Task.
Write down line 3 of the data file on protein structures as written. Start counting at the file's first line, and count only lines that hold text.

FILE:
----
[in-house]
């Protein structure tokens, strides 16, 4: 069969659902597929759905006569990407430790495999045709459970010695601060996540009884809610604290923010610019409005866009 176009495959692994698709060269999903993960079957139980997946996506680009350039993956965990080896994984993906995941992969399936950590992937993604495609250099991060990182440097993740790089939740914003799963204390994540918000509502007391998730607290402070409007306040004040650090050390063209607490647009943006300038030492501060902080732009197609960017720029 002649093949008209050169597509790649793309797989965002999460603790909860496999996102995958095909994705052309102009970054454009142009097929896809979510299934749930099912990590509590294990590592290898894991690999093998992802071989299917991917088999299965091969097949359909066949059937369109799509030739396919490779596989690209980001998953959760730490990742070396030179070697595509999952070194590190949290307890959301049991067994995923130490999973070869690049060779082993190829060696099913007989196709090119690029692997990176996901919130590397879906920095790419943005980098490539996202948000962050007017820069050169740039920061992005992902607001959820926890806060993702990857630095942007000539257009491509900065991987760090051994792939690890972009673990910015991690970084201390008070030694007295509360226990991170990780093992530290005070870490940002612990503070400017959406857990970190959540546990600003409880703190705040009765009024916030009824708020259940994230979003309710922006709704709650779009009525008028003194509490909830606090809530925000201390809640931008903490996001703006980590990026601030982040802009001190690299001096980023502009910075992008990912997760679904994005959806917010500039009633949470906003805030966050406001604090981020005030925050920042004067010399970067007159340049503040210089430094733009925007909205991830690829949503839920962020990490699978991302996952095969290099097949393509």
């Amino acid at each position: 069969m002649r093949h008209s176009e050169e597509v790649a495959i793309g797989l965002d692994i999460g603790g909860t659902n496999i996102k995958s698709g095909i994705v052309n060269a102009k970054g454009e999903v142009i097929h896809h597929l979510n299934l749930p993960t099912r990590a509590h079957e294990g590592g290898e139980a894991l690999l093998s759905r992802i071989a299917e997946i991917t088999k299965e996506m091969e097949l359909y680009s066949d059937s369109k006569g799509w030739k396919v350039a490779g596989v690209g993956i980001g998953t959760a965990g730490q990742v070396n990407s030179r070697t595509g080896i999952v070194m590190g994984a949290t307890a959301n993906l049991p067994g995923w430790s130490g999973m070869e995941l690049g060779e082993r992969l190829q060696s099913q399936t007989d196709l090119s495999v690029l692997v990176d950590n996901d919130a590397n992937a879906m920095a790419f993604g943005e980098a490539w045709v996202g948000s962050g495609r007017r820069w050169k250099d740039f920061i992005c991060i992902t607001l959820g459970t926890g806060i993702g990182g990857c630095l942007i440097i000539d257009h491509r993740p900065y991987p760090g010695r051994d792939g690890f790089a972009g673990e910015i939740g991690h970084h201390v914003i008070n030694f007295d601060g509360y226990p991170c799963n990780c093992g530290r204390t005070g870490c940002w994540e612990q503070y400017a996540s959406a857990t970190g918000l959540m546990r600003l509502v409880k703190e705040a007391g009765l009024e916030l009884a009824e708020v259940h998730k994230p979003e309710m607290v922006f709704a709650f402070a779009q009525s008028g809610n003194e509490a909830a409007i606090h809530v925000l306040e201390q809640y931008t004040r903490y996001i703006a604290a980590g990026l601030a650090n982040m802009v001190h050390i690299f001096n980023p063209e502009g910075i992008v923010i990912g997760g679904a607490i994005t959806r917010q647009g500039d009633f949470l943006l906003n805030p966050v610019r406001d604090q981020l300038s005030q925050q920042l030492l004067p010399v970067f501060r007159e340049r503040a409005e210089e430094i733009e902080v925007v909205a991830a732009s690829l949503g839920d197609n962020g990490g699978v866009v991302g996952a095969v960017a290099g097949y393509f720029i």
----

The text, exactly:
């Amino acid at each position: 069969m002649r093949h008209s176009e050169e597509v790649a495959i793309g797989l965002d692994i999460g603790g909860t659902n496999i996102k995958s698709g095909i994705v052309n060269a102009k970054g454009e999903v142009i097929h896809h597929l979510n299934l749930p993960t099912r990590a509590h079957e294990g590592g290898e139980a894991l690999l093998s759905r992802i071989a299917e997946i991917t088999k299965e996506m091969e097949l359909y680009s066949d059937s369109k006569g799509w030739k396919v350039a490779g596989v690209g993956i980001g998953t959760a965990g730490q990742v070396n990407s030179r070697t595509g080896i999952v070194m590190g994984a949290t307890a959301n993906l049991p067994g995923w430790s130490g999973m070869e995941l690049g060779e082993r992969l190829q060696s099913q399936t007989d196709l090119s495999v690029l692997v990176d950590n996901d919130a590397n992937a879906m920095a790419f993604g943005e980098a490539w045709v996202g948000s962050g495609r007017r820069w050169k250099d740039f920061i992005c991060i992902t607001l959820g459970t926890g806060i993702g990182g990857c630095l942007i440097i000539d257009h491509r993740p900065y991987p760090g010695r051994d792939g690890f790089a972009g673990e910015i939740g991690h970084h201390v914003i008070n030694f007295d601060g509360y226990p991170c799963n990780c093992g530290r204390t005070g870490c940002w994540e612990q503070y400017a996540s959406a857990t970190g918000l959540m546990r600003l509502v409880k703190e705040a007391g009765l009024e916030l009884a009824e708020v259940h998730k994230p979003e309710m607290v922006f709704a709650f402070a779009q009525s008028g809610n003194e509490a909830a409007i606090h809530v925000l306040e201390q809640y931008t004040r903490y996001i703006a604290a980590g990026l601030a650090n982040m802009v001190h050390i690299f001096n980023p063209e502009g910075i992008v923010i990912g997760g679904a607490i994005t959806r917010q647009g500039d009633f949470l943006l906003n805030p966050v610019r406001d604090q981020l300038s005030q925050q920042l030492l004067p010399v970067f501060r007159e340049r503040a409005e210089e430094i733009e902080v925007v909205a991830a732009s690829l949503g839920d197609n962020g990490g699978v866009v991302g996952a095969v960017a290099g097949y393509f720029i």